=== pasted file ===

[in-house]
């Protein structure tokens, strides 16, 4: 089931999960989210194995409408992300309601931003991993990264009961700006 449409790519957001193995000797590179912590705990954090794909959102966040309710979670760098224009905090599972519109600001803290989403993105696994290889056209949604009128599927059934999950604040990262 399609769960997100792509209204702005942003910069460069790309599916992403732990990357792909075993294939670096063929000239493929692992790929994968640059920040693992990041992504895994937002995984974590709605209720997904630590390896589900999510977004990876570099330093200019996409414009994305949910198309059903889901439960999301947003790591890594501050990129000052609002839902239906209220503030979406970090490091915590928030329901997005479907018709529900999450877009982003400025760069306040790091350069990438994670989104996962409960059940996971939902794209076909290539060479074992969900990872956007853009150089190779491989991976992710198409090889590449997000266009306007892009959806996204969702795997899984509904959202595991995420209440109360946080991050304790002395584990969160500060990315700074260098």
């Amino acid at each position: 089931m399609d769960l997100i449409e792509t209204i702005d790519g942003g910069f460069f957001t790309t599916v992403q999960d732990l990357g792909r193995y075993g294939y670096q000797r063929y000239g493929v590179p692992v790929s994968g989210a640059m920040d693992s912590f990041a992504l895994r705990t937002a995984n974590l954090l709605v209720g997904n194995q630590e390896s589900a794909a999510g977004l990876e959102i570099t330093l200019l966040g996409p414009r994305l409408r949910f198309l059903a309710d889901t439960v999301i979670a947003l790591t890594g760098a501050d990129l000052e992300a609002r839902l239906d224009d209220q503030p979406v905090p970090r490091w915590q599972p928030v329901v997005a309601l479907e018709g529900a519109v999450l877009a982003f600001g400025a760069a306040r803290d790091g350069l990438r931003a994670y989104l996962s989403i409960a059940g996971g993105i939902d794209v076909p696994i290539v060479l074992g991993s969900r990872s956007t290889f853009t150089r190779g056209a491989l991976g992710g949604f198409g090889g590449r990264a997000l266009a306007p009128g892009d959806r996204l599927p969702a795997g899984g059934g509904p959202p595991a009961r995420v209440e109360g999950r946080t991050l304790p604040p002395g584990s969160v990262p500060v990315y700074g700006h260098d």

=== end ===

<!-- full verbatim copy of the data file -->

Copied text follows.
[in-house]
């Protein structure tokens, strides 16, 4: 089931999960989210194995409408992300309601931003991993990264009961700006 449409790519957001193995000797590179912590705990954090794909959102966040309710979670760098224009905090599972519109600001803290989403993105696994290889056209949604009128599927059934999950604040990262 399609769960997100792509209204702005942003910069460069790309599916992403732990990357792909075993294939670096063929000239493929692992790929994968640059920040693992990041992504895994937002995984974590709605209720997904630590390896589900999510977004990876570099330093200019996409414009994305949910198309059903889901439960999301947003790591890594501050990129000052609002839902239906209220503030979406970090490091915590928030329901997005479907018709529900999450877009982003400025760069306040790091350069990438994670989104996962409960059940996971939902794209076909290539060479074992969900990872956007853009150089190779491989991976992710198409090889590449997000266009306007892009959806996204969702795997899984509904959202595991995420209440109360946080991050304790002395584990969160500060990315700074260098």
């Amino acid at each position: 089931m399609d769960l997100i449409e792509t209204i702005d790519g942003g910069f460069f957001t790309t599916v992403q999960d732990l990357g792909r193995y075993g294939y670096q000797r063929y000239g493929v590179p692992v790929s994968g989210a640059m920040d693992s912590f990041a992504l895994r705990t937002a995984n974590l954090l709605v209720g997904n194995q630590e390896s589900a794909a999510g977004l990876e959102i570099t330093l200019l966040g996409p414009r994305l409408r949910f198309l059903a309710d889901t439960v999301i979670a947003l790591t890594g760098a501050d990129l000052e992300a609002r839902l239906d224009d209220q503030p979406v905090p970090r490091w915590q599972p928030v329901v997005a309601l479907e018709g529900a519109v999450l877009a982003f600001g400025a760069a306040r803290d790091g350069l990438r931003a994670y989104l996962s989403i409960a059940g996971g993105i939902d794209v076909p696994i290539v060479l074992g991993s969900r990872s956007t290889f853009t150089r190779g056209a491989l991976g992710g949604f198409g090889g590449r990264a997000l266009a306007p009128g892009d959806r996204l599927p969702a795997g899984g059934g509904p959202p595991a009961r995420v209440e109360g999950r946080t991050l304790p604040p002395g584990s969160v990262p500060v990315y700074g700006h260098d």